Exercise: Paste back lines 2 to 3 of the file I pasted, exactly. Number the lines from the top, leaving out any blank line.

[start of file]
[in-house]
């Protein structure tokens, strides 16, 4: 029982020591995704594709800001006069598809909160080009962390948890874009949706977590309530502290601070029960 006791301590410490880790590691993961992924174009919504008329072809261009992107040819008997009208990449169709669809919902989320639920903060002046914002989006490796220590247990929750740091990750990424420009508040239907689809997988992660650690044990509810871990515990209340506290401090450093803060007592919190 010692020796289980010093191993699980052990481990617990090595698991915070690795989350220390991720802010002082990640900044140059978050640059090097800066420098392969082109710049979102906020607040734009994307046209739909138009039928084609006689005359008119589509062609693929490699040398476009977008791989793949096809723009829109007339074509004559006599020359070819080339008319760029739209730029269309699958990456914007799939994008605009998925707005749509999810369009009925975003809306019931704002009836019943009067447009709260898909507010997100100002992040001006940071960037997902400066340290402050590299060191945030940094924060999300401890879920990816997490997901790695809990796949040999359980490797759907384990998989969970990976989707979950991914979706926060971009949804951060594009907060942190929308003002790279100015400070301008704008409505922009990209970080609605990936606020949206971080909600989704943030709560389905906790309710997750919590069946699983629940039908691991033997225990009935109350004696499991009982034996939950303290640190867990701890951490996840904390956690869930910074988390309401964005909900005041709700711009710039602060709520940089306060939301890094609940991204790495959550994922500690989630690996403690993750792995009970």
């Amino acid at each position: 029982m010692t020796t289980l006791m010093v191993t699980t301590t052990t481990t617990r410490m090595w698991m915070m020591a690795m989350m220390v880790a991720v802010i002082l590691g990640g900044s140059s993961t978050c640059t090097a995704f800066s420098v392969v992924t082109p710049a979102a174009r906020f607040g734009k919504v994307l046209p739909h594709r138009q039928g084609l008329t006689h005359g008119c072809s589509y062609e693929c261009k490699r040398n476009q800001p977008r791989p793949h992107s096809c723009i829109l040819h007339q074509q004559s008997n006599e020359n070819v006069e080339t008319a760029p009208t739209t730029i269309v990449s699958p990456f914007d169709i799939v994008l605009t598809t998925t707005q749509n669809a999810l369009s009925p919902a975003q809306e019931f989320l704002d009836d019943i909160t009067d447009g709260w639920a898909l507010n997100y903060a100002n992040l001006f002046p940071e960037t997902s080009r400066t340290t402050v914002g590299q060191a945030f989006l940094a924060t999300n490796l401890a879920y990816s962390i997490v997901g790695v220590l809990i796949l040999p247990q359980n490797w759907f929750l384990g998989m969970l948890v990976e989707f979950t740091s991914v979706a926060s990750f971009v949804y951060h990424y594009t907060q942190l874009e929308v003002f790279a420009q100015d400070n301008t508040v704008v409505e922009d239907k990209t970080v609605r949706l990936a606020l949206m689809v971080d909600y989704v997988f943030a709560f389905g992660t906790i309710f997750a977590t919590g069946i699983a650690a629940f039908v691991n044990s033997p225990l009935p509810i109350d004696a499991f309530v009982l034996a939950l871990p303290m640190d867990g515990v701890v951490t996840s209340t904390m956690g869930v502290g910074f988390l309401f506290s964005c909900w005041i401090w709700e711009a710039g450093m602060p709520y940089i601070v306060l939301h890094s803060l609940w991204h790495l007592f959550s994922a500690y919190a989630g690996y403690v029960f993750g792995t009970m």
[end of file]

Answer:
């Protein structure tokens, strides 16, 4: 029982020591995704594709800001006069598809909160080009962390948890874009949706977590309530502290601070029960 006791301590410490880790590691993961992924174009919504008329072809261009992107040819008997009208990449169709669809919902989320639920903060002046914002989006490796220590247990929750740091990750990424420009508040239907689809997988992660650690044990509810871990515990209340506290401090450093803060007592919190 010692020796289980010093191993699980052990481990617990090595698991915070690795989350220390991720802010002082990640900044140059978050640059090097800066420098392969082109710049979102906020607040734009994307046209739909138009039928084609006689005359008119589509062609693929490699040398476009977008791989793949096809723009829109007339074509004559006599020359070819080339008319760029739209730029269309699958990456914007799939994008605009998925707005749509999810369009009925975003809306019931704002009836019943009067447009709260898909507010997100100002992040001006940071960037997902400066340290402050590299060191945030940094924060999300401890879920990816997490997901790695809990796949040999359980490797759907384990998989969970990976989707979950991914979706926060971009949804951060594009907060942190929308003002790279100015400070301008704008409505922009990209970080609605990936606020949206971080909600989704943030709560389905906790309710997750919590069946699983629940039908691991033997225990009935109350004696499991009982034996939950303290640190867990701890951490996840904390956690869930910074988390309401964005909900005041709700711009710039602060709520940089306060939301890094609940991204790495959550994922500690989630690996403690993750792995009970």
């Amino acid at each position: 029982m010692t020796t289980l006791m010093v191993t699980t301590t052990t481990t617990r410490m090595w698991m915070m020591a690795m989350m220390v880790a991720v802010i002082l590691g990640g900044s140059s993961t978050c640059t090097a995704f800066s420098v392969v992924t082109p710049a979102a174009r906020f607040g734009k919504v994307l046209p739909h594709r138009q039928g084609l008329t006689h005359g008119c072809s589509y062609e693929c261009k490699r040398n476009q800001p977008r791989p793949h992107s096809c723009i829109l040819h007339q074509q004559s008997n006599e020359n070819v006069e080339t008319a760029p009208t739209t730029i269309v990449s699958p990456f914007d169709i799939v994008l605009t598809t998925t707005q749509n669809a999810l369009s009925p919902a975003q809306e019931f989320l704002d009836d019943i909160t009067d447009g709260w639920a898909l507010n997100y903060a100002n992040l001006f002046p940071e960037t997902s080009r400066t340290t402050v914002g590299q060191a945030f989006l940094a924060t999300n490796l401890a879920y990816s962390i997490v997901g790695v220590l809990i796949l040999p247990q359980n490797w759907f929750l384990g998989m969970l948890v990976e989707f979950t740091s991914v979706a926060s990750f971009v949804y951060h990424y594009t907060q942190l874009e929308v003002f790279a420009q100015d400070n301008t508040v704008v409505e922009d239907k990209t970080v609605r949706l990936a606020l949206m689809v971080d909600y989704v997988f943030a709560f389905g992660t906790i309710f997750a977590t919590g069946i699983a650690a629940f039908v691991n044990s033997p225990l009935p509810i109350d004696a499991f309530v009982l034996a939950l871990p303290m640190d867990g515990v701890v951490t996840s209340t904390m956690g869930v502290g910074f988390l309401f506290s964005c909900w005041i401090w709700e711009a710039g450093m602060p709520y940089i601070v306060l939301h890094s803060l609940w991204h790495l007592f959550s994922a500690y919190a989630g690996y403690v029960f993750g792995t009970m």